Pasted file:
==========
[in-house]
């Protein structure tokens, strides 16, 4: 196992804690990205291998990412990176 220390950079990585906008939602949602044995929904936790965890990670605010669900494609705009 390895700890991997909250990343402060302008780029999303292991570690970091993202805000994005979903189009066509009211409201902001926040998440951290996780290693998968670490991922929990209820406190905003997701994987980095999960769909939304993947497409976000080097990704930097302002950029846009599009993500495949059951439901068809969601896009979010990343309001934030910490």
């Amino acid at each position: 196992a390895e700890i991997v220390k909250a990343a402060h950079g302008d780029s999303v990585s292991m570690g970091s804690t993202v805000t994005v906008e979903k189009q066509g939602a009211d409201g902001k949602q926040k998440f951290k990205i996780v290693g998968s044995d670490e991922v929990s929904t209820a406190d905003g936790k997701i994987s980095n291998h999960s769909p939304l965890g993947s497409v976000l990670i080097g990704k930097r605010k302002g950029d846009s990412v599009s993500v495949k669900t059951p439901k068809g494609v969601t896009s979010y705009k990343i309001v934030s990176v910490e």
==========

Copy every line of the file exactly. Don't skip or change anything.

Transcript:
[in-house]
């Protein structure tokens, strides 16, 4: 196992804690990205291998990412990176 220390950079990585906008939602949602044995929904936790965890990670605010669900494609705009 390895700890991997909250990343402060302008780029999303292991570690970091993202805000994005979903189009066509009211409201902001926040998440951290996780290693998968670490991922929990209820406190905003997701994987980095999960769909939304993947497409976000080097990704930097302002950029846009599009993500495949059951439901068809969601896009979010990343309001934030910490």
């Amino acid at each position: 196992a390895e700890i991997v220390k909250a990343a402060h950079g302008d780029s999303v990585s292991m570690g970091s804690t993202v805000t994005v906008e979903k189009q066509g939602a009211d409201g902001k949602q926040k998440f951290k990205i996780v290693g998968s044995d670490e991922v929990s929904t209820a406190d905003g936790k997701i994987s980095n291998h999960s769909p939304l965890g993947s497409v976000l990670i080097g990704k930097r605010k302002g950029d846009s990412v599009s993500v495949k669900t059951p439901k068809g494609v969601t896009s979010y705009k990343i309001v934030s990176v910490e």